There is a superficial resemblance between the symptoms of "irritable heart of soldiers" and those of active pulmonary tuberculosis. Ready fatigue, breathlessness, tendency to excessive sweating, tachycardia, and symptoms of asthenia are common to the two conditions. Pain in the left chest, however, which is one of the commonest symptoms of irritable heart, is not characteristic of pulmonary tuberculosis. In the careful study of the history of men with irritable heart, a back-ground of neurotic symptoms, neurologic disease, mental inferiority, emotional instability or psychic maladjustments is almost invariably discovered. Such conditions are, of course, not characteristic of pulmonary tuberculosis.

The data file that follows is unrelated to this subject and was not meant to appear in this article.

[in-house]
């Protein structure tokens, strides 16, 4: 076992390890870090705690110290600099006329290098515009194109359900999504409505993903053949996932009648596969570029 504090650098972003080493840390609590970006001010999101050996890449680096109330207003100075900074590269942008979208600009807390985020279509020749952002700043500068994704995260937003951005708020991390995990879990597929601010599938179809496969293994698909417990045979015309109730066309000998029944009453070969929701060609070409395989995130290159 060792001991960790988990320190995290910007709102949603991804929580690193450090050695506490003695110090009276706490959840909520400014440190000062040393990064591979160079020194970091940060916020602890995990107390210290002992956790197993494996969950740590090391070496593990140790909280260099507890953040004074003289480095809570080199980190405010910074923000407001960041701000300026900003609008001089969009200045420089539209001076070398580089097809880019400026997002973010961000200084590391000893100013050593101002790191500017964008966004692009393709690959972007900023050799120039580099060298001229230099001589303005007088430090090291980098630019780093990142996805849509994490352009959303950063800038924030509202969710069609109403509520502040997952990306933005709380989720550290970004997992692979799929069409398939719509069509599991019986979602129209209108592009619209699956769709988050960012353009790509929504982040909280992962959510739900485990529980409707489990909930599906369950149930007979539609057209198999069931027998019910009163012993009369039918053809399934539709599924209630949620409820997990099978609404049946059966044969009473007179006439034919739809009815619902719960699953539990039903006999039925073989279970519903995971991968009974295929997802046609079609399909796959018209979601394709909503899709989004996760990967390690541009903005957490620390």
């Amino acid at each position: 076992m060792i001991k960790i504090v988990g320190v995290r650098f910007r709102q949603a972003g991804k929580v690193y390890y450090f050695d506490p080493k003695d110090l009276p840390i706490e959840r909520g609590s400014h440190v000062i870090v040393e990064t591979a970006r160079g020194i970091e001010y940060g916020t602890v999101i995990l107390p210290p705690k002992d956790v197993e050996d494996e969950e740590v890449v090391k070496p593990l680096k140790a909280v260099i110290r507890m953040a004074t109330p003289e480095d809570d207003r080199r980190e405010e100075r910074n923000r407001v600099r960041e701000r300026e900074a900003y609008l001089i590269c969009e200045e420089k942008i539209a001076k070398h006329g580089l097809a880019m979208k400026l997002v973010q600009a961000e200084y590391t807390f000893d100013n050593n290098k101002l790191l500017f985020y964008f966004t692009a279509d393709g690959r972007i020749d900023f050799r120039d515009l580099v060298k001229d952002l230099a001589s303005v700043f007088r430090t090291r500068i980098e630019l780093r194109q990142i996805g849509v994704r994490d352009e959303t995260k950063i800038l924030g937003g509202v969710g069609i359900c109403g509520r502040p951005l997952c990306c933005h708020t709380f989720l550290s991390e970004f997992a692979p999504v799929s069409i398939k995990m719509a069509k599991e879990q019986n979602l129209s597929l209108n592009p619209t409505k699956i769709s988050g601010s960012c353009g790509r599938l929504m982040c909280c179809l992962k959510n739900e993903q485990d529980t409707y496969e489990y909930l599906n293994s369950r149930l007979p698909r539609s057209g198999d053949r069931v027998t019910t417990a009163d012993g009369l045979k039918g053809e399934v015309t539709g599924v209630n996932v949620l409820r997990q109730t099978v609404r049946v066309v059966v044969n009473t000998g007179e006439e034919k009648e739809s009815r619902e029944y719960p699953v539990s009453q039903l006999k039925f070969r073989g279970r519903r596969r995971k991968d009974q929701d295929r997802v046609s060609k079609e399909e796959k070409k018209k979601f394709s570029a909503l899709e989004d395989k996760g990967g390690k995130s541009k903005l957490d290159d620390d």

In a recent report, Warfield and Smith1 found evidences of pulmonary tuberculosis in a large number of men with the diagnosis of irritable heart or some other synonym of "soldiers' heart." In 235 cases of irritable heart, pulmonary tuberculosis was found in eighty-eight. In forty-one cases, exercise brought out positive chest